BATH — Bath Iron Works has hired subcontractors to help disinfect areas of the shipyard after a BIW was diagnosed with coronavirus earlier this month. The shipyard’s largest union, however, said the effort to protect BIW’s employees from COVID-19 isn’t enough.

According to the company’s website, the cleaning crews will wash the bathrooms and break rooms once a day, while turnstiles, railings and doorknobs will be disinfected throughout all three shifts and tools will be cleaned between uses.

Chris Wiers, president of Machinists Union Local S6, said the union appreciates BIW’s effort to keep the workspace clean but is disappointed the shipyard hired subcontractors to fill workers’ jobs while many have taken leave to keep themselves safe.

“Cleaning the shipyard is the right thing to do, but the way they went about it was wrong,” said Wiers. “What the shipyard should’ve done is close down. BIW is always reactive, never proactive.”

Over the past two weeks, union leaders have called the company to close and pay its workers to prevent coronavirus from spreading throughout the shipyard and the community. According to Wiers, BIW employs workers from every county in Maine.

The shipyard allowed workers to take unpaid leave, or use allotted paid time off, over concerns of falling ill. About half of BIW’s workforce showed up for work last week, the union said. That trend continued into this week.


Earlier this month BIW officials reported an employee was diagnosed with coronavirus, but no other employees have tested positive, according to a statement issued by the shipyard Monday.

The Maine Center for Disease Control and Prevention reported 275 Mainers have tested positive as of Monday, an increase of 22 cases since Sunday.

“To those affected directly by COVID-19, our hearts go out to you,” said Dirk Lesko, president of BIW. “For our colleagues who are faithfully continuing to serve day-in and day-out, thank you for the work you do that is so essential to our nation’s security. We are very proud of BIW employees’ commitments and their dedication.”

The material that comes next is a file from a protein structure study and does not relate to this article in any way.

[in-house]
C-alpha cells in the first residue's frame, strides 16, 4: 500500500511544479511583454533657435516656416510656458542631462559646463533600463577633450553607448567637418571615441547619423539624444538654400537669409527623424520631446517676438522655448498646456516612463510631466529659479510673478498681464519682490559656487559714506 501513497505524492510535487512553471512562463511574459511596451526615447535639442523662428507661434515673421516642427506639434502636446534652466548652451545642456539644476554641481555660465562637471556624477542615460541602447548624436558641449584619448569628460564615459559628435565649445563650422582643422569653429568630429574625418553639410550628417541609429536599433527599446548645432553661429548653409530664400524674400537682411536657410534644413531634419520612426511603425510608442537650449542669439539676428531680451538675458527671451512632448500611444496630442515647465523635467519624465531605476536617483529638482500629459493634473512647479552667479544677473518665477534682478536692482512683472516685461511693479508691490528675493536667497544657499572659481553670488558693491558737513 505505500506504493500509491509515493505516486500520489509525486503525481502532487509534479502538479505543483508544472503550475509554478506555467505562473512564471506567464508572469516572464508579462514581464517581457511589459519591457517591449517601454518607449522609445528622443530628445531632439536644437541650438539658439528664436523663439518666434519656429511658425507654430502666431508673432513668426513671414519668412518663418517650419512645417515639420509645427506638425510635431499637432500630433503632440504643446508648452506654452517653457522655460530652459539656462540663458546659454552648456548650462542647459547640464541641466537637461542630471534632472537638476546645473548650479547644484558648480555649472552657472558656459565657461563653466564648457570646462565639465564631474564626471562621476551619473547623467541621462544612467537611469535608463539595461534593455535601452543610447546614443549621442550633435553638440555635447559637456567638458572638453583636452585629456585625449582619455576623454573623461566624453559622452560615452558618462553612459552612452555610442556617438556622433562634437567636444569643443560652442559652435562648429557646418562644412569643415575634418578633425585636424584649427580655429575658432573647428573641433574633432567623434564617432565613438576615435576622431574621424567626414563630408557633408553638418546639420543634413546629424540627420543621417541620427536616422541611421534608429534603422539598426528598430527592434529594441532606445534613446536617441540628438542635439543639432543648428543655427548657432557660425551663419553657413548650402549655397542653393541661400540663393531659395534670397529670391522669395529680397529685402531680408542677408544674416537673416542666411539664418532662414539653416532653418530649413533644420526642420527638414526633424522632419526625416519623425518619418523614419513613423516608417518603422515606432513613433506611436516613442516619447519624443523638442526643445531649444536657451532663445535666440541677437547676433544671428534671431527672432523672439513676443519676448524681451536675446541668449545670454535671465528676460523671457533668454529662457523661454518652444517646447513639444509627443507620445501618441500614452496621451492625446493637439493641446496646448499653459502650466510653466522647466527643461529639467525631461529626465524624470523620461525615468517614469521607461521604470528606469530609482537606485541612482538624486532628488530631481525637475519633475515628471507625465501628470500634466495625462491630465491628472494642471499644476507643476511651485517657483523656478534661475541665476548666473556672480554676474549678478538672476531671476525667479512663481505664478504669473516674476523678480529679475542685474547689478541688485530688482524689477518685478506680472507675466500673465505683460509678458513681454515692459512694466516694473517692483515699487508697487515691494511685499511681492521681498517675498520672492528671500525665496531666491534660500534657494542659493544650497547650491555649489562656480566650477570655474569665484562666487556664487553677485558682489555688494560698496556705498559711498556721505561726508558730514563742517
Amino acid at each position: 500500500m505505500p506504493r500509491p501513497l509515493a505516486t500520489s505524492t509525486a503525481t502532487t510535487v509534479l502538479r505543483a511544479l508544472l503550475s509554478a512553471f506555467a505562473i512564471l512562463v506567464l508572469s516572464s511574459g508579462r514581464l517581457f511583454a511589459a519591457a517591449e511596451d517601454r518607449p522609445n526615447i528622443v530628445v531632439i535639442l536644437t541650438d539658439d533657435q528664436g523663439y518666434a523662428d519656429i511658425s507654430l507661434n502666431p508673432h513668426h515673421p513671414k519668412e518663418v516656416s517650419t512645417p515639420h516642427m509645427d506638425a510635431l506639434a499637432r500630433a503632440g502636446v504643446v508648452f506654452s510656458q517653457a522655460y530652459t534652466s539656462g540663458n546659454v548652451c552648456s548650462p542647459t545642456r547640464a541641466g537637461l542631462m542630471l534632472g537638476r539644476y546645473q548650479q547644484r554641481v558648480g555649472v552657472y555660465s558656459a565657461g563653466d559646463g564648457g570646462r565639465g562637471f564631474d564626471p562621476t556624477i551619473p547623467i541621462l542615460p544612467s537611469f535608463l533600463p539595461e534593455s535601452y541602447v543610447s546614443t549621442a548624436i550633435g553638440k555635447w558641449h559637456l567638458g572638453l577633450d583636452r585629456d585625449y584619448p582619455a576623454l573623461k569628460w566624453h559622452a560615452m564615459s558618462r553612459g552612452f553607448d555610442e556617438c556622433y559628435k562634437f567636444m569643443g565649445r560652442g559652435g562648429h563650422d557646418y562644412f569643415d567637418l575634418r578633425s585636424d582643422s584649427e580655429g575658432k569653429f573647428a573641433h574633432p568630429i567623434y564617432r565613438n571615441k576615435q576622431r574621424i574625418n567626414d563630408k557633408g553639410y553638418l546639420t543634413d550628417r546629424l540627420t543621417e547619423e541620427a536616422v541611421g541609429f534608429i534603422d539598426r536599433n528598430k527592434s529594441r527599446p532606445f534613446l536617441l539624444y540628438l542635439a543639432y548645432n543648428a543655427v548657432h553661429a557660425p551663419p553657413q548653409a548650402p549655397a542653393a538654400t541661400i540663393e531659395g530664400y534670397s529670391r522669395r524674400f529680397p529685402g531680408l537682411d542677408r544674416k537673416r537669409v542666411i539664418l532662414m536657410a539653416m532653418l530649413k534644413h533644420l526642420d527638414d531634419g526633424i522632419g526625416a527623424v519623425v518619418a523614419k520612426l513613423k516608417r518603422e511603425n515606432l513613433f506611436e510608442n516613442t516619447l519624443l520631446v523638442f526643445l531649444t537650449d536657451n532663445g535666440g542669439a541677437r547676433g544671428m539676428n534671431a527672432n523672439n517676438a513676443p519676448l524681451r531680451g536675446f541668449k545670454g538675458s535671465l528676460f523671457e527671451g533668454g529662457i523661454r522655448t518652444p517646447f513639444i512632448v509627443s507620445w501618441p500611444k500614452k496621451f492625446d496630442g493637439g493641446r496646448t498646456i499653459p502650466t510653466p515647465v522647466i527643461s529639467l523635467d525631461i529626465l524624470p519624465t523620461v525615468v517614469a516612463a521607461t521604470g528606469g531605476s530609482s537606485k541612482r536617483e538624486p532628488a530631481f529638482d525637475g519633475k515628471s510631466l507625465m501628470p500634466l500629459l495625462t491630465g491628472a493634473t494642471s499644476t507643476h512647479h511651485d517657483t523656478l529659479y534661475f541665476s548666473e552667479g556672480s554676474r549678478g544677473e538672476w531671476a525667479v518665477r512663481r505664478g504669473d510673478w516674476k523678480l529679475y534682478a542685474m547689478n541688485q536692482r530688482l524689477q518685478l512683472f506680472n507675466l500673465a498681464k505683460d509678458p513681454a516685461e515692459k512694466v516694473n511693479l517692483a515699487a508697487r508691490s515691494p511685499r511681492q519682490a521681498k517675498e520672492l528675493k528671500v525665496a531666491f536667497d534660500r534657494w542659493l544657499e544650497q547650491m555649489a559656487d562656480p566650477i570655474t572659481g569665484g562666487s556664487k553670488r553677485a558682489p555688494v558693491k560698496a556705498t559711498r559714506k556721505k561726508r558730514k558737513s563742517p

This effort from BIW comes on the heels of Maine’s congressional delegation sending a letter to the U.S. Navy in which they urged the Navy to allow BIW management to provide its workers with the same level of protection from the coronavirus that the Navy is requiring for workers at its public shipyards. Those protections include allowing workers who may be more vulnerable to severe symptoms if they contract COVID-19 to stay home from work on paid administrative leave.

Sens. Susan Collins and Angus King, along with Reps. Chellie Pingree and Jared Golden released their letter Friday.

“… We are dealing with a highly contagious and deadly pandemic unlike anything our country has faced in over a century, and private shipyards are working to simultaneously maintain contractual obligations while complying with critical state and local public health orders,” the lawmakers wrote. “… We believe the Navy should take aggressive actions to ensure the health of the shipyard industrial base workforce is not put at undue risk as governments at all levels work to halt the spread of COVID-19.”

BIW continues to operate, despite low employee attendance, citing the shipyard is considered a part of the country’s “critical infrastructure” because it builds destroyers for the Navy, but Wiers argued BIW’s services aren’t necessary for daily survival because the country isn’t at war and Bath-built ships don’t immediately join the naval fleet.

“We’re not trying to beat up BIW, but there are more important things than the bottom line,” said Wiers. “We’re civilians who go home to our families and the potential danger that exists is huge.”

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